> cake. More general. More cpu intensive. I'm happily just awaiting
> eric's work instead.
> One thing comcast inadvertently does to most flows is remark them cs1,
> which tosses big data into the bk queue and acks into the be queue. It
> actually helps sometimes.
>> The dirty secret here is that we're getting close to 1700 Mbps TCP with
>> Windows in place of Linux in the setup, with the same receiver on the
>> other end (which is actually a single Linux machine with two GBit
>> network connections to the AP). So if we had this I'm sure it'd increase
>> performance, but it still wouldn't explain why we're so much slower than
>> Windows :-)
>> Now, I'm certainly not saying that TCP behaviour is the only reason for
>> the difference, we already found an issue for example where due to a
>> small Windows driver bug some packet extension was always used, and the
>> AP is also buggy in that it needs the extension but didn't request it
>> ... so the two bugs cancelled each other out and things worked well, but
>> our Linux driver believed the AP ... :) Certainly there can be more
>> things like that still, I just started on the TCP side and ran into the
>> queueing behaviour that I cannot explain.
>> In any case, I'll try to dig deeper into the TCP stack to understand the
>> reason for this transmit behaviour.
>> (*) Hmm. Now I have another idea. Maybe we have some kind of problem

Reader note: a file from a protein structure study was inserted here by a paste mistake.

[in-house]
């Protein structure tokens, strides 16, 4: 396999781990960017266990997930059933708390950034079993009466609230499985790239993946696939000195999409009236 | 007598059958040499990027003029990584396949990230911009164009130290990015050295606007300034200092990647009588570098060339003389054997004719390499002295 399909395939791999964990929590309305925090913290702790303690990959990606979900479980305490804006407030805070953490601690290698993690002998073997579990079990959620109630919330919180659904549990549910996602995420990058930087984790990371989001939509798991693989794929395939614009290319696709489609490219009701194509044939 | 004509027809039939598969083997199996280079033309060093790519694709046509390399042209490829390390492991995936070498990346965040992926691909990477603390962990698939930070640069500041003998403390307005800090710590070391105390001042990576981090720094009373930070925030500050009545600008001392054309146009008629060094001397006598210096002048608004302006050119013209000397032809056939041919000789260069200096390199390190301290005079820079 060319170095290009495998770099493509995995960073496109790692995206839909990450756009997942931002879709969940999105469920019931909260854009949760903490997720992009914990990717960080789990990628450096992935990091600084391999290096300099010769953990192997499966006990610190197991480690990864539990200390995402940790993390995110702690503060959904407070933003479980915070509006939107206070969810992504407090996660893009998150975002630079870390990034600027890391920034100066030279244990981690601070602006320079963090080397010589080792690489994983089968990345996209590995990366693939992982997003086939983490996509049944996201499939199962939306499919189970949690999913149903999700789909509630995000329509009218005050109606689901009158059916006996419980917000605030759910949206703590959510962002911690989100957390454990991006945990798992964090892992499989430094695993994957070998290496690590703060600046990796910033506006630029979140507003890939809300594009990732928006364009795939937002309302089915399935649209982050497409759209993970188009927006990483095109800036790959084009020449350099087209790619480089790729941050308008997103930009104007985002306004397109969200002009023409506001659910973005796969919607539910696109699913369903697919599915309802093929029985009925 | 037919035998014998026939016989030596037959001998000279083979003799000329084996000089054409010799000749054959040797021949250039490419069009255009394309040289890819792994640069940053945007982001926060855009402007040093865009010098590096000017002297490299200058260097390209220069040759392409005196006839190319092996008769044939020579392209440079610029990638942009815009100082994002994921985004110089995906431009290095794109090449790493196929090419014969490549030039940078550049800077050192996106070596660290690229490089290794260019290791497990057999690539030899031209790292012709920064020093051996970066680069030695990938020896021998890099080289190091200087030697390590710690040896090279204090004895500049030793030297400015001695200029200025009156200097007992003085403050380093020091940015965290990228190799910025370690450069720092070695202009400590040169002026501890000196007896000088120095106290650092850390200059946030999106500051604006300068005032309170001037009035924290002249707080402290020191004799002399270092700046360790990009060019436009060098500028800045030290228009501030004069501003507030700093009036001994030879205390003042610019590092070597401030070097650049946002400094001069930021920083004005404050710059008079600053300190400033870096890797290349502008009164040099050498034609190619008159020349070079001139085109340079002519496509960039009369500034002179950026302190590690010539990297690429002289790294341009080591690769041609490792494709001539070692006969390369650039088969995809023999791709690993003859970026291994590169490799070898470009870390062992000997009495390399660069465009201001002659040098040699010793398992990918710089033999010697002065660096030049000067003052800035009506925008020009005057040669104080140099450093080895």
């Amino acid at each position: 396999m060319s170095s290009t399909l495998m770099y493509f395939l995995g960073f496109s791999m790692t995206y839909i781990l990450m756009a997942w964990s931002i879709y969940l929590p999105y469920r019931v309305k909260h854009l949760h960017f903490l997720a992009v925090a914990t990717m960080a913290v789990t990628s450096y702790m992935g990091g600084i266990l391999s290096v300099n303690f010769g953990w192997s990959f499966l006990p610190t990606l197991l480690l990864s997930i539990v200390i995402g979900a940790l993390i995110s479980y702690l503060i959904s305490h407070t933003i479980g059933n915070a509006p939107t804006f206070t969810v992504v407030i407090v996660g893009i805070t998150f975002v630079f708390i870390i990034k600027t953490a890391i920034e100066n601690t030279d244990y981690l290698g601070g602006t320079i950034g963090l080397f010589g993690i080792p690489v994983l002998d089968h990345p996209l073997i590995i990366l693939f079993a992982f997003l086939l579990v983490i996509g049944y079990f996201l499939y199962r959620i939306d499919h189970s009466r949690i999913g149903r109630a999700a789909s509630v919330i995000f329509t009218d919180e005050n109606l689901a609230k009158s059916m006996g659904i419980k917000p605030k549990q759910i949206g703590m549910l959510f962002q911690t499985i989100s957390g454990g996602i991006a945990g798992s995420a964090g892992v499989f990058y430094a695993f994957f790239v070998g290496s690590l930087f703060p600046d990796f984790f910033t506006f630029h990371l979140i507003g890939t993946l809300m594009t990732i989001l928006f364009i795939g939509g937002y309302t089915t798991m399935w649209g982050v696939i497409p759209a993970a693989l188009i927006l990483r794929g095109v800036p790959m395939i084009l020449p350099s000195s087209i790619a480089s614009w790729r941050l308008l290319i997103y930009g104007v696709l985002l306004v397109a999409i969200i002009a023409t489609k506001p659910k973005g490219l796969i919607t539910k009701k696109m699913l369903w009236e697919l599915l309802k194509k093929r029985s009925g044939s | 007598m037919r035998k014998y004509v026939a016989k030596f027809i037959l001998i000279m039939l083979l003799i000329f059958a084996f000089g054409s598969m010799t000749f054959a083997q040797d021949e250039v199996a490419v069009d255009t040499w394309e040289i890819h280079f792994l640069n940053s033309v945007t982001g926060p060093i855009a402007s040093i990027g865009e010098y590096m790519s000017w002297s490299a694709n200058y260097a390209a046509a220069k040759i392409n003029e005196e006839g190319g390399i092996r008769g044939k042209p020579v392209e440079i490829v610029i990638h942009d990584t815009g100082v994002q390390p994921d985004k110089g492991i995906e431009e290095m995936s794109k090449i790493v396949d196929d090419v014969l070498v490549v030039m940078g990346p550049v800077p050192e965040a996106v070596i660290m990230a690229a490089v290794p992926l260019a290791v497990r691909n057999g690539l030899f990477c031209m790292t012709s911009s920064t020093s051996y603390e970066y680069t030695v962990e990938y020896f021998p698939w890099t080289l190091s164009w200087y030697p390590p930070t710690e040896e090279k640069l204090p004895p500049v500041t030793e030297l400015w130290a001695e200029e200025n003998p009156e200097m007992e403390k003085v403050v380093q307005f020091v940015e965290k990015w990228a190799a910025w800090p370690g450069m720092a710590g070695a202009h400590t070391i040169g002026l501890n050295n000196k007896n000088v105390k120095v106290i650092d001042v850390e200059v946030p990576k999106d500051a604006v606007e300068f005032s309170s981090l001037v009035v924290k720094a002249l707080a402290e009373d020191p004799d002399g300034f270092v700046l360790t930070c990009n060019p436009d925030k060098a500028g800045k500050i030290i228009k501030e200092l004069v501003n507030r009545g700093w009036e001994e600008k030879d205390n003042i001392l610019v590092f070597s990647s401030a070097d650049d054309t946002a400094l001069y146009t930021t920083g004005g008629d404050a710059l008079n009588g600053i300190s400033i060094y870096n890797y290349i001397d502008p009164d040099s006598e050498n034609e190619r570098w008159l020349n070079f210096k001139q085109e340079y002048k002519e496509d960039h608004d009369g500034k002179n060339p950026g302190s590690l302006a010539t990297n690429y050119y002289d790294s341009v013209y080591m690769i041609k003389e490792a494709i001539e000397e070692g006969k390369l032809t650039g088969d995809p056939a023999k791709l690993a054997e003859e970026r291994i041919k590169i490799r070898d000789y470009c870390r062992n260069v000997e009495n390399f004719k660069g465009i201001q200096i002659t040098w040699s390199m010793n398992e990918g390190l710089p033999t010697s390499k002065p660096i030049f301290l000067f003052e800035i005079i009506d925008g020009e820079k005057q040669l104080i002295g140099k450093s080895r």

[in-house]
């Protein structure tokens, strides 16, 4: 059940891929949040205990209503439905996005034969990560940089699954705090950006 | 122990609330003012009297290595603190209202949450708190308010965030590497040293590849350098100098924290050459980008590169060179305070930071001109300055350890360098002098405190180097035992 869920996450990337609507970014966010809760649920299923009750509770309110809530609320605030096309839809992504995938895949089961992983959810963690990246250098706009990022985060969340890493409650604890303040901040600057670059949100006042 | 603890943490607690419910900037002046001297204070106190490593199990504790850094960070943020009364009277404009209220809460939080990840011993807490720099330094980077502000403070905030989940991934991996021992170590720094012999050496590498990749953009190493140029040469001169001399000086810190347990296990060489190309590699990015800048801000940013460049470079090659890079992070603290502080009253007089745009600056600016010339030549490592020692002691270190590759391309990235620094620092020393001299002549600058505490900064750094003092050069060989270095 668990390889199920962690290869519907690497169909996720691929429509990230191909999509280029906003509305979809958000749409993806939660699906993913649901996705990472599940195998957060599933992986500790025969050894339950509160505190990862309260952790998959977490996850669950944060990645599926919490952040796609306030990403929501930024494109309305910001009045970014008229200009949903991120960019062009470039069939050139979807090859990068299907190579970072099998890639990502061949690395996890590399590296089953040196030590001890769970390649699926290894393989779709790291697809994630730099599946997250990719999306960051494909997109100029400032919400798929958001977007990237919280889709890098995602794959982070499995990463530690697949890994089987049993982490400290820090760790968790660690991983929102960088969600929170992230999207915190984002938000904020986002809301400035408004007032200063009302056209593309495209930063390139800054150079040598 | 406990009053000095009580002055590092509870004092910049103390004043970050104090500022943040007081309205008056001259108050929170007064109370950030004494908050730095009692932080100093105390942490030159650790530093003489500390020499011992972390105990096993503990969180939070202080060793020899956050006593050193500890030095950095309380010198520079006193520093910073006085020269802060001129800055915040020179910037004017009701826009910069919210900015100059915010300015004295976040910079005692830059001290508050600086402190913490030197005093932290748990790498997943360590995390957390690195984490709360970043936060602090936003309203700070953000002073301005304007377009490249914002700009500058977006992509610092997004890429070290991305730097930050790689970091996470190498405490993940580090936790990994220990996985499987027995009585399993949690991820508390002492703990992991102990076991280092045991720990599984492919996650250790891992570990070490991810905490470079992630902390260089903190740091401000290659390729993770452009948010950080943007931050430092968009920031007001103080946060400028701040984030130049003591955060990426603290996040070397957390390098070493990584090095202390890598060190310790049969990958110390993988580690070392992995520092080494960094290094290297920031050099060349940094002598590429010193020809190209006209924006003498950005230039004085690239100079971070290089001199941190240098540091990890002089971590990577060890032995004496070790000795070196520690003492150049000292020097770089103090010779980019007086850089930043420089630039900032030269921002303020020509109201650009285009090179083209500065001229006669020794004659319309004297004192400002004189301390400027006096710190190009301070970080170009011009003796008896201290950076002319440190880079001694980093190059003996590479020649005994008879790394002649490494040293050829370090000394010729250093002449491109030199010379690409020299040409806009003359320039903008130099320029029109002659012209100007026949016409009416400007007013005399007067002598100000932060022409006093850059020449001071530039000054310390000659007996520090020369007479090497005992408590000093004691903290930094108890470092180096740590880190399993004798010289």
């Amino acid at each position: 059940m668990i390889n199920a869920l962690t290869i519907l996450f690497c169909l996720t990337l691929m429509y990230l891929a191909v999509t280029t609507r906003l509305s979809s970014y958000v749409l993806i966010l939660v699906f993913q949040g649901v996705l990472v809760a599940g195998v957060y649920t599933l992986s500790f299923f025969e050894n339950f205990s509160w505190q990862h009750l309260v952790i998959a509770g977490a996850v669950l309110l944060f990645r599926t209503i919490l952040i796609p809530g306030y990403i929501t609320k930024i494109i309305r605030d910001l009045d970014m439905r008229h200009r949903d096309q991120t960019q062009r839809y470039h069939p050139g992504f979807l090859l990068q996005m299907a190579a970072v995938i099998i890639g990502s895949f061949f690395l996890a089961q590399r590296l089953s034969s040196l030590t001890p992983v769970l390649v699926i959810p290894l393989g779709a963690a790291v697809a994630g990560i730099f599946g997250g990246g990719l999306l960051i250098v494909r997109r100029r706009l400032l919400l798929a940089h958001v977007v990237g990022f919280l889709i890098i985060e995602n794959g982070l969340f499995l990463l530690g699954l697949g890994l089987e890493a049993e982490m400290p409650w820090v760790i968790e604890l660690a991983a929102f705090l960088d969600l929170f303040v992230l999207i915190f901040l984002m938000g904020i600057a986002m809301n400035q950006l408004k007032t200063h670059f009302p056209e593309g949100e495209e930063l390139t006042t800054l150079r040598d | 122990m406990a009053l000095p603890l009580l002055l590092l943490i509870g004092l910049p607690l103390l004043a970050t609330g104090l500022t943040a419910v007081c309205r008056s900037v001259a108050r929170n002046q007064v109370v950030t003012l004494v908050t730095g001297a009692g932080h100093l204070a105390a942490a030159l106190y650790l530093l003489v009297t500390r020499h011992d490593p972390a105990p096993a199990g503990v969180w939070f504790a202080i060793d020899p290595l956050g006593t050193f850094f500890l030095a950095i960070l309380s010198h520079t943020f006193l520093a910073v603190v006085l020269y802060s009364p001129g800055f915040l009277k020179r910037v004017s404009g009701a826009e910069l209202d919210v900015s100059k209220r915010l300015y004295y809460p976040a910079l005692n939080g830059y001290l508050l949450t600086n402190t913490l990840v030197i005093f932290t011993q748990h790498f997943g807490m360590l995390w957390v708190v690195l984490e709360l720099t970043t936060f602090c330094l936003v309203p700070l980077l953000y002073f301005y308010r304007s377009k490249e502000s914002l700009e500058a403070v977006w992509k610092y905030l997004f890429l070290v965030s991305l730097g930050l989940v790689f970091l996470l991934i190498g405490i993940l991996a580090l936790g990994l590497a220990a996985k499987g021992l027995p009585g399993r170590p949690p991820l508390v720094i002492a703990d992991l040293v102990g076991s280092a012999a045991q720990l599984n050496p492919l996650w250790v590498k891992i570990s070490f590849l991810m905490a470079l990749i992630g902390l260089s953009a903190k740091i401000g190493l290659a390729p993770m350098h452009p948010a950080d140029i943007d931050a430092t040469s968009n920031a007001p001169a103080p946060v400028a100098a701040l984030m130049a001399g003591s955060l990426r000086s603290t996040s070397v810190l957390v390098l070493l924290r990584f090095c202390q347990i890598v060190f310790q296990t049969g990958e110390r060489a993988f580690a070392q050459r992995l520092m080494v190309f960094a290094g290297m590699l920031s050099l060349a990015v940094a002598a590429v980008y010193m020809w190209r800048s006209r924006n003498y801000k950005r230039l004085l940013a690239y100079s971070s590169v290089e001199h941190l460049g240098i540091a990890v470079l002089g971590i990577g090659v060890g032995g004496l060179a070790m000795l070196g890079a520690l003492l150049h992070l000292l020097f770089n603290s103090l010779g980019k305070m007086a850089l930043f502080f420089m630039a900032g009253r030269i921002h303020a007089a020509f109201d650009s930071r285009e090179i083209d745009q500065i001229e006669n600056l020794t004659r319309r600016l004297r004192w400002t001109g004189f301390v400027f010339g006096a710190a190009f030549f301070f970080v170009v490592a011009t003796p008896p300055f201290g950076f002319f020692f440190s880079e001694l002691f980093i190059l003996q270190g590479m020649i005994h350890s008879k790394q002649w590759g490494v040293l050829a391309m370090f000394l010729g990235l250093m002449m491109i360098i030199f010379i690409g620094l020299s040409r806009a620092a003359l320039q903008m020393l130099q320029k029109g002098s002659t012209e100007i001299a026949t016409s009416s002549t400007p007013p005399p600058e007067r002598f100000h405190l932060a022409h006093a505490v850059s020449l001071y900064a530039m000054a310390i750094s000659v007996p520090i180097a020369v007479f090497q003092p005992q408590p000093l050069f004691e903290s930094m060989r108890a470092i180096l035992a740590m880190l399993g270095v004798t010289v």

>> with the medium access configuration, and we transmit all this data
>> without the AP having a chance to send back all the ACKs? Too bad I
>> can't put an air sniffer into the setup - it's a conductive setup.
> see above
>> (**) As another aside to this, the next generation HW after this will
>> have 256 frames in a block-ack, so that means instead of up to 64 (we
>> only use 63 for internal reasons) frames aggregated together we'll be
>> able to aggregate 256 (or maybe we again only 255?).
> My fervent wish is to somehow be able to mark every frame we can as not
> needing a retransmit in future standards. I've lost track of what ax
> can do. ? And for block ack retries
> to give up far sooner.
> you can safely drop all but the last three acks in a flow, and the
> txop itself provides
> a suitable clock.
> And, ya know, releasing packets ooo doesn't hurt as much as it used
> to, with rack.
>> Each one of those
>> frames may be an A-MSDU with ~11k content though (only 8k in the setup I
>> have here right now), which means we can get a LOT of data into a single
>> PPDU ...
> Just wearing my usual hat, I would prefer to optimize for service
> time, not bandwidth, in the future,
> using smaller txops with this more data in them, than the biggest
> txops possible.
> If you constrain your max txop to 2ms in this test, you will see tcp
> in slow start ramp up faster,
> and the ap scale to way more devices, with way less jitter and
> retries. Most flows never get out of slowstart.
>> . we'll probably have to bump the sk_pacing_shift to be able to
>> fill that with a single TCP stream, though since we run all our
>> performance numbers with many streams, maybe we should just leave it :)
> Please. Optimizing for single flow performance is an academic's game.
> Make Music, Not War
> Dave Täht
> CTO, TekLibre, LLC
> Tel: 1-831-435-0729